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Paisley's quitting


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Northern Ireland was facing a new political era tonight after the Rev Ian Paisley announced he was stepping down as First Minister and Democratic Unionist leader.

The 81-year-old unionist has been a towering political presence in Northern Ireland for five decades and tributes were paid to him tonight from across the political spectrum.

His decision to stand down in May after an investment conference in Belfast aimed at American businessmen could trigger a leadership contest in his party, with deputy leader Peter Robinson the firm favourite to take over.

But party sources were suggesting the transition could be a lot smoother, with the other main contender Nigel Dodds not putting his name forward and forming part of a dream ticket as deputy leader.

Mr Paisley, who will remain an MP and Assembly member for North Antrim, said he had decided to stand down after the investment conference because it seemed to be the most appropriate time for him to quit frontline politics.

But he would not be drawn on who should take over.

"This is not the Church of Rome," he told Ulster Television.

"This is not Apostolic succession and I have no right to say who will succeed me.

"The person will succeed me when the mark is on the paper and the ballot is cast.

"Whoever that will be will have my support and encouragement and if he wants to take my advice, he will get that advice if he asks for it, but I will not be sitting like Putin in Russia saying to the president 'This is the way you have to go'.

"When I make a break, it is a break."

Mr Paisley will be leaving frontline politics one year after confounding his political opponents by going into government with Sinn Fein.

For much of his career he was regarded in London, Dublin, Washington and Belfast as an uncompromising unionist extremist and a stern critic of Irish republicanism.

After years of castigating the Ulster Unionist Party for engaging the Irish Government and eventually republicans, he steered the DUP from the political margins to becoming the biggest party in a power-sharing executive featuring Sinn Fein.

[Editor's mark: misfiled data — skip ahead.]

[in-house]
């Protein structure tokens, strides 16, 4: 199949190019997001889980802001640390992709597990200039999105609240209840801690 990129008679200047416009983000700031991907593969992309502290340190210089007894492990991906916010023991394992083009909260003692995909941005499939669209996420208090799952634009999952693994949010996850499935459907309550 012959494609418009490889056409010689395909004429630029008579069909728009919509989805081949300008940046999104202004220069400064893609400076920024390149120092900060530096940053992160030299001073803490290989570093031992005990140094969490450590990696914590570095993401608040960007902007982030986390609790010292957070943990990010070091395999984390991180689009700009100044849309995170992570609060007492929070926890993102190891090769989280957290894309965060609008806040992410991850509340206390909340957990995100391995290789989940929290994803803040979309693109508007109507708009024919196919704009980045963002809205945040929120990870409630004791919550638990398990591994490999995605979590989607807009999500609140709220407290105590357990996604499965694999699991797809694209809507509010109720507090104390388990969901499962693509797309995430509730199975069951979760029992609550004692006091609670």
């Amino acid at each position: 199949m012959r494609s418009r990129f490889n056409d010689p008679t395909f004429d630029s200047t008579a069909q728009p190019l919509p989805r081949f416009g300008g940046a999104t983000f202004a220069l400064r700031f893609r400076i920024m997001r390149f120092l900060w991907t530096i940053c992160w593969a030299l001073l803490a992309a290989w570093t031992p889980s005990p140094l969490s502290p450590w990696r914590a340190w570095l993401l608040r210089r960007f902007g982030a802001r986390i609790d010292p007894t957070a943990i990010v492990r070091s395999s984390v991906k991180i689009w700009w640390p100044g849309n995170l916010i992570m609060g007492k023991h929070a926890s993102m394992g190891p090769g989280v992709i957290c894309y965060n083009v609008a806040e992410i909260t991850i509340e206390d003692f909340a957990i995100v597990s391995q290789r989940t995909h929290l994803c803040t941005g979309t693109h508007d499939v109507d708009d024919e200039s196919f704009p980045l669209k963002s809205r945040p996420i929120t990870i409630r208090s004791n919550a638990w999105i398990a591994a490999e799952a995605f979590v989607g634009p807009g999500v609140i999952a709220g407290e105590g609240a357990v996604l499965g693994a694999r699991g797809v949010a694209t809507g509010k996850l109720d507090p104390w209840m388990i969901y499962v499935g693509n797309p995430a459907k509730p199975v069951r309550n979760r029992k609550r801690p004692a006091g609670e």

His cordial working relationship with Sinn Fein Deputy First Minister Martin McGuinness and Irish Taoiseach Bertie Ahern unnerved some allies and in January he was forced to step down as moderator of the Free Presbyterian Church.

In recent days there was mounting concern in the DUP about the electoral impact of images of him and Sinn Fein Deputy First Minister Martin McGuinness joking in public, earning them the nickname "the Chuckle Brothers".

That, coupled with a series of negative stories about his son Ian Junior who was forced to resign from the Stormont Executive over his links to a property developer, caused deep unease and led to intense discussions with senior party figures over the date of his resignation.

Prime Minister Gordon Brown was among those who paid tribute to Mr Paisley's leadership, particularly over the past year.

"The whole country values and admires the manner in which he has led as First Minister," he said.

"His commitment and dedication to public service deserve our gratitude. Progress on bringing a lasting peace to Northern Ireland would not have been possible without his immense courage and leadership."

Irish Taoiseach Bertie Ahern said his Government had worked hard to build a relationship with Mr Paisley.

"We've achieved that, it was not easy, and now the main player in a few months' time will go off the stage.

"We have to now work to see if that harmonious relationship can continue. Obviously, I hope so but time will decide that."

Mr McGuinness, who was returning to Belfast after advising rival sides from Sri Lanka on conflict resolution, said he had been preparing for Mr Paisley's departure but very much valued their constructive and positive working relationship.

"It is an end of an era for him and his party and it has to be acknowledged when he took a decision to lead his party into the power-sharing institutions, he was the only unionist leader who probably could have," the Mid Ulster MP said.

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